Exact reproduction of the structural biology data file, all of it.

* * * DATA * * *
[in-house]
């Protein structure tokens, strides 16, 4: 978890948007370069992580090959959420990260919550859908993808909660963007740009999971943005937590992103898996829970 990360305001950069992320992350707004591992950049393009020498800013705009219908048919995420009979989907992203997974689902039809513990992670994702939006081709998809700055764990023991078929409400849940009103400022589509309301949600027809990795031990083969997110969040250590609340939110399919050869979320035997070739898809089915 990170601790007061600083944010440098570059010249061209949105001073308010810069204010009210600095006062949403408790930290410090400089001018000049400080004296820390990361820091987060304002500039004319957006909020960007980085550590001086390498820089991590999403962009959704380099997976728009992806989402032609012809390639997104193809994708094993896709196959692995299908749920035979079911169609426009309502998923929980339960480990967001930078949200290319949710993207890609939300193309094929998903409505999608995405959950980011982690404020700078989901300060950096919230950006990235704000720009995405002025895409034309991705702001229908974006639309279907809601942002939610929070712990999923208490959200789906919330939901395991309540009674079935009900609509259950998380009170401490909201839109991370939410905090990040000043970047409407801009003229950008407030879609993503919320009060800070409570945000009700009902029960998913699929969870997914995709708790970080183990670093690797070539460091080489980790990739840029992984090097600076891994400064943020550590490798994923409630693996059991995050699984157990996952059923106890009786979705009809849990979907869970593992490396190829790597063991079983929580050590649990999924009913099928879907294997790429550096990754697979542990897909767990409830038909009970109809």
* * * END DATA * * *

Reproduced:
[in-house]
């Protein structure tokens, strides 16, 4: 978890948007370069992580090959959420990260919550859908993808909660963007740009999971943005937590992103898996829970 990360305001950069992320992350707004591992950049393009020498800013705009219908048919995420009979989907992203997974689902039809513990992670994702939006081709998809700055764990023991078929409400849940009103400022589509309301949600027809990795031990083969997110969040250590609340939110399919050869979320035997070739898809089915 990170601790007061600083944010440098570059010249061209949105001073308010810069204010009210600095006062949403408790930290410090400089001018000049400080004296820390990361820091987060304002500039004319957006909020960007980085550590001086390498820089991590999403962009959704380099997976728009992806989402032609012809390639997104193809994708094993896709196959692995299908749920035979079911169609426009309502998923929980339960480990967001930078949200290319949710993207890609939300193309094929998903409505999608995405959950980011982690404020700078989901300060950096919230950006990235704000720009995405002025895409034309991705702001229908974006639309279907809601942002939610929070712990999923208490959200789906919330939901395991309540009674079935009900609509259950998380009170401490909201839109991370939410905090990040000043970047409407801009003229950008407030879609993503919320009060800070409570945000009700009902029960998913699929969870997914995709708790970080183990670093690797070539460091080489980790990739840029992984090097600076891994400064943020550590490798994923409630693996059991995050699984157990996952059923106890009786979705009809849990979907869970593992490396190829790597063991079983929580050590649990999924009913099928879907294997790429550096990754697979542990897909767990409830038909009970109809």